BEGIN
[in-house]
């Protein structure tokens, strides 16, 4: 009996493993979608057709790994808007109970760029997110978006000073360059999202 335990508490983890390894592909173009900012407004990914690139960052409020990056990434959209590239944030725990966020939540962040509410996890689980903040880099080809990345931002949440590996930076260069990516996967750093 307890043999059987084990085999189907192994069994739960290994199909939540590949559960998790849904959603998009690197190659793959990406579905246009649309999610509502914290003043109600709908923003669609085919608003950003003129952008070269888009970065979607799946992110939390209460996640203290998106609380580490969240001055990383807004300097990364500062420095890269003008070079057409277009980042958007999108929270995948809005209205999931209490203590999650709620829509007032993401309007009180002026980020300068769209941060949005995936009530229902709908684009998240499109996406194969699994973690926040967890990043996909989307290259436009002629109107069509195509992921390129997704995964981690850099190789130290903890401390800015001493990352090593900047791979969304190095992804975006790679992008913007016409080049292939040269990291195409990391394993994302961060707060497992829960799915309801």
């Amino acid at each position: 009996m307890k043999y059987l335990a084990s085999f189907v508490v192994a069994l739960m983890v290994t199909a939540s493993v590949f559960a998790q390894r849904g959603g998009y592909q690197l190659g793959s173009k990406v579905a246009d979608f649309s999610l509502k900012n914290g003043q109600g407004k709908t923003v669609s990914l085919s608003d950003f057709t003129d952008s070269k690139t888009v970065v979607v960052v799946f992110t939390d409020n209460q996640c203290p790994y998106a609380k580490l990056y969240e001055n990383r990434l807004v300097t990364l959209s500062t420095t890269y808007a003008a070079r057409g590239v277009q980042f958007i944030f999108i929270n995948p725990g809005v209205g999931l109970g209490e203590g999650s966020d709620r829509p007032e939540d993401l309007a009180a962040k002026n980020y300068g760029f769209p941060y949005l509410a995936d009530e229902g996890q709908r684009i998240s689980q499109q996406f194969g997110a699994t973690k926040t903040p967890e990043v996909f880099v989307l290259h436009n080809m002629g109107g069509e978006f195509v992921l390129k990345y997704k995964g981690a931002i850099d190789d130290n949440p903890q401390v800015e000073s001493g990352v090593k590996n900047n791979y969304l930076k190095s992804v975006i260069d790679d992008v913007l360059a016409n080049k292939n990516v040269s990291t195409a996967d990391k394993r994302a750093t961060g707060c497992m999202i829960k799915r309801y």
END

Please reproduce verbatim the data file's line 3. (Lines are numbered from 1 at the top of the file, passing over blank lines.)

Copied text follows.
């Amino acid at each position: 009996m307890k043999y059987l335990a084990s085999f189907v508490v192994a069994l739960m983890v290994t199909a939540s493993v590949f559960a998790q390894r849904g959603g998009y592909q690197l190659g793959s173009k990406v579905a246009d979608f649309s999610l509502k900012n914290g003043q109600g407004k709908t923003v669609s990914l085919s608003d950003f057709t003129d952008s070269k690139t888009v970065v979607v960052v799946f992110t939390d409020n209460q996640c203290p790994y998106a609380k580490l990056y969240e001055n990383r990434l807004v300097t990364l959209s500062t420095t890269y808007a003008a070079r057409g590239v277009q980042f958007i944030f999108i929270n995948p725990g809005v209205g999931l109970g209490e203590g999650s966020d709620r829509p007032e939540d993401l309007a009180a962040k002026n980020y300068g760029f769209p941060y949005l509410a995936d009530e229902g996890q709908r684009i998240s689980q499109q996406f194969g997110a699994t973690k926040t903040p967890e990043v996909f880099v989307l290259h436009n080809m002629g109107g069509e978006f195509v992921l390129k990345y997704k995964g981690a931002i850099d190789d130290n949440p903890q401390v800015e000073s001493g990352v090593k590996n900047n791979y969304l930076k190095s992804v975006i260069d790679d992008v913007l360059a016409n080049k292939n990516v040269s990291t195409a996967d990391k394993r994302a750093t961060g707060c497992m999202i829960k799915r309801y």